State law enacted in 2012 requires "to the extent practicable" that resolutions to be voted on be made available to the public prior to the meeting.
We requested an interview with GCEDC CEO Steve Hyde this afternoon, but he was tied up in meetings and unavailable.
After the May 2 vote approving package of incentives, The Batavian began making inquiries trying to find out who, if anyone, would enforce the IDA law if there was any question about its application for a retail project.
We found press offices with state agencies willing to provide information "on background," but nobody willing to provide on-the-record information about the law and how it's enforced, if at all.
One exception was the Comptroller's Office, where spokesman Bruce Butry was willing to be as helpful as he could be.
The Comptroller's Office could conceivably audit the GCEDC and even focus on this specific project, but an audit would merely result in a written report, leaving it up to the County Legislature to act, or not, on any findings.
"At the end of the day, it's up to the people in the local community," Butry said. "Some of these IDAs operate with very little accountability other than the pressure put on the boards by the public regarding the types of projects they're going to approve."
The Governor's Office had no on-the-record comment about the law or the local situation.
Butry suggested we try Taxation and Finance. Once we reached the right person, he was very friendly, but he said it was up to the state's Budget Office to answer any questions about the law.
In response to a long list of e-mailed questions, Morris Peters, spokesman for New York State Division of Budget, provided some information "on background," and this statement for publication:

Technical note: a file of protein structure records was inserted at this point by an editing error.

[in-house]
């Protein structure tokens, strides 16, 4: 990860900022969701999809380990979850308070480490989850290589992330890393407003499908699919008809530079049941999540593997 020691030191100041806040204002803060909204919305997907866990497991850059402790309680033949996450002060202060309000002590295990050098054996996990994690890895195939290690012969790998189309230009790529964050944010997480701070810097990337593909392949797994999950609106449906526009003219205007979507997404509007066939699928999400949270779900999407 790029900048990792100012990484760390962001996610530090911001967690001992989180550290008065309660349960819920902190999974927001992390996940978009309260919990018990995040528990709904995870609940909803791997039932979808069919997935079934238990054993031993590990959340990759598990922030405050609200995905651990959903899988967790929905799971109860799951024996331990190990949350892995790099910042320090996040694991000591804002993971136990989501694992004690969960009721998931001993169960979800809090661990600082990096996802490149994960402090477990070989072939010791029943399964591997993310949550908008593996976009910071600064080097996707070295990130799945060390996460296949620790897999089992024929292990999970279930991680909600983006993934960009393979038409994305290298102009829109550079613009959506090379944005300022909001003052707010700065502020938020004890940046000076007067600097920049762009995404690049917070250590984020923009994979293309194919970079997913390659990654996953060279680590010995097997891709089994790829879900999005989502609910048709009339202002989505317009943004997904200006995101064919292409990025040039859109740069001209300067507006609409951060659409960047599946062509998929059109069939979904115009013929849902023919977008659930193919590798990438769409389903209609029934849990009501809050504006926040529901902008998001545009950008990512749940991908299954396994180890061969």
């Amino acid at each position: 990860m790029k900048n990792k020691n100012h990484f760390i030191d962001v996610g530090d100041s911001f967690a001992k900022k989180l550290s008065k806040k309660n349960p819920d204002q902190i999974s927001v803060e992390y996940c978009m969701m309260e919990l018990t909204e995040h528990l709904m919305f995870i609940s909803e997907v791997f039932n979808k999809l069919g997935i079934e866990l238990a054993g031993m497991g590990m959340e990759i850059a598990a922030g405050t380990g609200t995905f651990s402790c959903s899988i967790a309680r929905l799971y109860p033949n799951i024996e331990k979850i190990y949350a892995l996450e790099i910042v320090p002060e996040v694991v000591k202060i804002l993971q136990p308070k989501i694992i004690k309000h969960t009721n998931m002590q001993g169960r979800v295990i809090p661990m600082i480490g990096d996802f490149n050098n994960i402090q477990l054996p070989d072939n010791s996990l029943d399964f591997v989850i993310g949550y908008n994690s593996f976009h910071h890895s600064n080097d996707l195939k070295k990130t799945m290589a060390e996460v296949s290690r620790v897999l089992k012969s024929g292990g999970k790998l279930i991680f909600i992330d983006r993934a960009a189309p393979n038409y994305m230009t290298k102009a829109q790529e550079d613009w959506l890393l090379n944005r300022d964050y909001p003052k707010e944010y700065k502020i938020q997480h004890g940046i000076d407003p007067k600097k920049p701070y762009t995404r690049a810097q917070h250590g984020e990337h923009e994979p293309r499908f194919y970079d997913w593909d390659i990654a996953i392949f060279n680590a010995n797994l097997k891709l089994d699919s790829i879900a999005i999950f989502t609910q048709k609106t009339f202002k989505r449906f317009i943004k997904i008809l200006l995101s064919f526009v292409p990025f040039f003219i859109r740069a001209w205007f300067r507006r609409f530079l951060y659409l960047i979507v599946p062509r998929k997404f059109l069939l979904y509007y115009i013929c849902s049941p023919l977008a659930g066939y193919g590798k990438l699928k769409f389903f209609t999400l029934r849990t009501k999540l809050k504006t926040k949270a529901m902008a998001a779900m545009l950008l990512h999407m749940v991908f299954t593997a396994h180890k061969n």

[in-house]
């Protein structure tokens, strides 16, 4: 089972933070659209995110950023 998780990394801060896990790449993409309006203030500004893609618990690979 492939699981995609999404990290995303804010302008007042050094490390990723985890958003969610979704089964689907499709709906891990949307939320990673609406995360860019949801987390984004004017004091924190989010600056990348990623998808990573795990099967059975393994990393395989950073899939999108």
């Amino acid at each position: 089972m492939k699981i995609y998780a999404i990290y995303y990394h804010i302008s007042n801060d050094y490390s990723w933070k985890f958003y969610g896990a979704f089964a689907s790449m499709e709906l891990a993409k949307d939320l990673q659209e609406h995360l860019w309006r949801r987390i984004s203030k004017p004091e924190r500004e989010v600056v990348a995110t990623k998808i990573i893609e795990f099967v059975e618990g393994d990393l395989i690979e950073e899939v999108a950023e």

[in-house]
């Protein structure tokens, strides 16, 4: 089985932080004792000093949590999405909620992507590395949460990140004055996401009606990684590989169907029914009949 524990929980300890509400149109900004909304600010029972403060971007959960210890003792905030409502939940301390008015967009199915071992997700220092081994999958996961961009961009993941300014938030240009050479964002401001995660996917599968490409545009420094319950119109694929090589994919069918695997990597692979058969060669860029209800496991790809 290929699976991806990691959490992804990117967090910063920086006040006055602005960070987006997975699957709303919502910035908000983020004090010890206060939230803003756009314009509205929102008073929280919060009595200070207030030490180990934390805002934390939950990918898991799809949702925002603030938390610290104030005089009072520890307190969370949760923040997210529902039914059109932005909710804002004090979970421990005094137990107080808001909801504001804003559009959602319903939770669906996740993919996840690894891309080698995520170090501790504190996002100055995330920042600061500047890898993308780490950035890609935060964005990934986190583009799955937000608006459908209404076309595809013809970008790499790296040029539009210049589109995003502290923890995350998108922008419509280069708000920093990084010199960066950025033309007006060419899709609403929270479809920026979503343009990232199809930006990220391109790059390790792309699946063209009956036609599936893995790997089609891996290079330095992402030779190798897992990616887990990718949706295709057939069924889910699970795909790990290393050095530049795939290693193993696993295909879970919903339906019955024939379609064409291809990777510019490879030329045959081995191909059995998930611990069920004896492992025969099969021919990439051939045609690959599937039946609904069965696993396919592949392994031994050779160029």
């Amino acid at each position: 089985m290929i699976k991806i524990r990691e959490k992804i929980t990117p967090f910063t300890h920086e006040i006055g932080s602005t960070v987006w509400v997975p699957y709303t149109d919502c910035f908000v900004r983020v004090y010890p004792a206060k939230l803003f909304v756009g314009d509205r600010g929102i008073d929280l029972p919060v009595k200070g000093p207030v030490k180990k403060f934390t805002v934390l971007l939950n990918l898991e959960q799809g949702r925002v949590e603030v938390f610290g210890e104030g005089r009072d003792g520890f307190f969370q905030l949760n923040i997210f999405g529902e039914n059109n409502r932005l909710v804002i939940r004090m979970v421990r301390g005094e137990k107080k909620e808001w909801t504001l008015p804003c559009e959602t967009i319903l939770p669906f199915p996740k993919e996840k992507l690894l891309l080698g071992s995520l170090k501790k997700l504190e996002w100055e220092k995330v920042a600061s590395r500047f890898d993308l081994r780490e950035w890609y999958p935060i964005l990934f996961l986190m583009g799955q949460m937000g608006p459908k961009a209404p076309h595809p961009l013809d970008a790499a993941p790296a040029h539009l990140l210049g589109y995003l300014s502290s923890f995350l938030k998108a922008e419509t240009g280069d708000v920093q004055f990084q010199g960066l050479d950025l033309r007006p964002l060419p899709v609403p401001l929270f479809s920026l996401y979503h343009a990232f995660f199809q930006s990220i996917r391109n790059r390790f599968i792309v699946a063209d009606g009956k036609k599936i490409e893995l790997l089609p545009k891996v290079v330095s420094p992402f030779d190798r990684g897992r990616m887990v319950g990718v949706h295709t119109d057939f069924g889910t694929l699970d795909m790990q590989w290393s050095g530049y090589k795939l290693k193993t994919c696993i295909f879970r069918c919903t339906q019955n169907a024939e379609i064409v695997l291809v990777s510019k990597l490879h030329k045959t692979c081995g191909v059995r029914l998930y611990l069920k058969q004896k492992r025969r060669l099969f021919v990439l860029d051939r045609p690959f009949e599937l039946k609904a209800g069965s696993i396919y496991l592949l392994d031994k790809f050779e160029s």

“Under these reforms, grocery stores will no longer be given tax breaks to move across the street. Tax dollars will be focused on those industries that create jobs and companies who will move to New York to help build our economy.”
Assemblyman Steve Hawley, who represents Genesee County, isn't surprised that Albany is keeping this issue at arm's length. He believes the decisions to provide abatements is a local issue and should be considered beyond interference from state agencies.
"I try not to meddle in local decision-making because there are too many people who do, like Mr. Ryan," Hawley said.
In response to Ryan's making public statements about the COR abatements, Hawley and Sen. Mike Ranzenhofer, who also represents Genesee County, were trying to organize a press conference for tomorrow to highlight the successes of GCEDC and invite Ryan to take a closer look at the agency, with an eye toward how he might better help his own constituents in the City of Buffalo achieve greater economic prosperity.
Scheduling conflicts may prevent that press conference from taking place.
Earlier today, Ryan and Hawley had a brief phone conversation in which Hawley said he asked Ryan, "Have you moved to Genesee County?"
When Ryan returned a call to The Batavian, he said, "I understand some people there are upset with me."
But Ryan said it was legitimate for him to call into question the GCEDC giveaway of state tax money because it affects his constituents, too, as it does all taxpayers in the State of New York.